Researchers at the University of Illinois (U of I) have used satellite data, deep learning, and supercomputers to distinguish soybean from corn crops in real time. "We found a spectral band, the short-wave infrared [SWIR], that was extremely useful in identifying the difference between corn and soybean," says U of I's Yaping Cai. The researchers used SWIR data and other spectral data from three Landsat satellites over a 15-year period, and consistently picked up distinct leaf water status signals for the two crops in July. "The SWIR band is more sensitive to water content inside the leaf," says U of I professor Kaiyu Guan. "That signal can't be captured by traditional RGB [visible] light or near-infrared bands, so the SWIR is extremely useful to differentiate corn and soybean." Guan notes the team used the Blue Waters and ROGER supercomputers at the National Center for Supercomputing Applications to process the data and extract useful information.

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Computer Science Degrees and Technology's Boom-and-Bust Cycle
EdSurge (CA)
Sydney Johnson
April 3, 2018


Studies indicate the current surge in computer science (CS) enrollments has topped previous increases, and Stanford University professor Mehran Sahami says booms and busts closely track technology industry patterns. However, he also notes a perception among students that even though the economy may be rebounding, this is not necessarily translating into domestic employment. Sahami says the latest CS enrollment surge indicates much demand for tech jobs, but he also sees academic CS faculty lagging behind enrollment, which creates "sort of ... the double whammy, in that when there (are) more economic prospects and more people are interested in going into industry--as opposed to academia--which can potentially make it harder to hire." He also says coding "bootcamps" are regarded with conflicting views regarding their value in terms of training students for long careers vs. providing only "enough skills du jour" to get them a particular job.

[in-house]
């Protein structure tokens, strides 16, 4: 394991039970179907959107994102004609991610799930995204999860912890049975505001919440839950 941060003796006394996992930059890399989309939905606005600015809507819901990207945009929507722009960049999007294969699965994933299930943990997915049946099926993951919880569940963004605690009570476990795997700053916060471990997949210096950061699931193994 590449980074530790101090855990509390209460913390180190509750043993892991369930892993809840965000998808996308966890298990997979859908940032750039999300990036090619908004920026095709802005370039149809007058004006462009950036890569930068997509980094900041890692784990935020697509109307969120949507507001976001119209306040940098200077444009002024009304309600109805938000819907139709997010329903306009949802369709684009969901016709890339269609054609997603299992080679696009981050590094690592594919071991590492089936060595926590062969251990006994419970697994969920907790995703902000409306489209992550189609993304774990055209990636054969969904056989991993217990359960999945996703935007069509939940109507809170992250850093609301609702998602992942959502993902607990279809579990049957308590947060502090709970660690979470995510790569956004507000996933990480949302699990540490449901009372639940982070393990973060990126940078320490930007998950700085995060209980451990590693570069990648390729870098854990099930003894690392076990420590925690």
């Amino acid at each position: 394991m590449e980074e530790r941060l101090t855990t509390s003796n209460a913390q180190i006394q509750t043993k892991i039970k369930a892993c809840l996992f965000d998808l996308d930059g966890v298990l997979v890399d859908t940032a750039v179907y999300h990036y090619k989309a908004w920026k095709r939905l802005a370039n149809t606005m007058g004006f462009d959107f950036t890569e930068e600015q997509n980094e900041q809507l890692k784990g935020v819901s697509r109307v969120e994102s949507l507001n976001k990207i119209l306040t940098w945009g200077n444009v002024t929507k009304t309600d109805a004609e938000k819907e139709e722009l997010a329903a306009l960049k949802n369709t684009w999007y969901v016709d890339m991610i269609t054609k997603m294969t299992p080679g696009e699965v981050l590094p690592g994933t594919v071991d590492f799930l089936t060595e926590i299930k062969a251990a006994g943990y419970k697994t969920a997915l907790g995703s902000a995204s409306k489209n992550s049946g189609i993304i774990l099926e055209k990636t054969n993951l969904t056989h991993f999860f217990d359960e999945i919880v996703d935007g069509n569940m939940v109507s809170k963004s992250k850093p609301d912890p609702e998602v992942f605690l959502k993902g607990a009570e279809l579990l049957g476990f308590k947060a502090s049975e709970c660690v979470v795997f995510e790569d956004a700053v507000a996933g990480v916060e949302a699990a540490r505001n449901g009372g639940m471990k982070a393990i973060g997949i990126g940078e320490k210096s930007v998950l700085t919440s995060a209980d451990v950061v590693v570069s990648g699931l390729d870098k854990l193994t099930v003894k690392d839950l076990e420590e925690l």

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Ancient Paper Art Poised to Improve Smart Clothing
UB News Center
Cory Nealon
April 3, 2018


University at Buffalo (UB) researchers have used kirigami in their execution of a project to build malleable electronic circuits, which could enhance smart apparel. "Traditional electronics...are rigid," says UB professor Shenqiang Ren. "That's not a good match for the human body, which is full of bends and curves, especially when we are moving." The team used the design principles of kirigami, a variation of origami, to induce a polymer known as PthTFB to stretch up to 2,000 percent from its original shape while increasing its electronic conductivity by three orders of magnitude. Without kirigami, PthTFB can only be deformed by up to 6 percent while sustaining conductivity. This innovation has many potential uses, including electronic skin, bendable display screens, and electronic paper, but the UB researchers believe smart clothing could be its most useful application.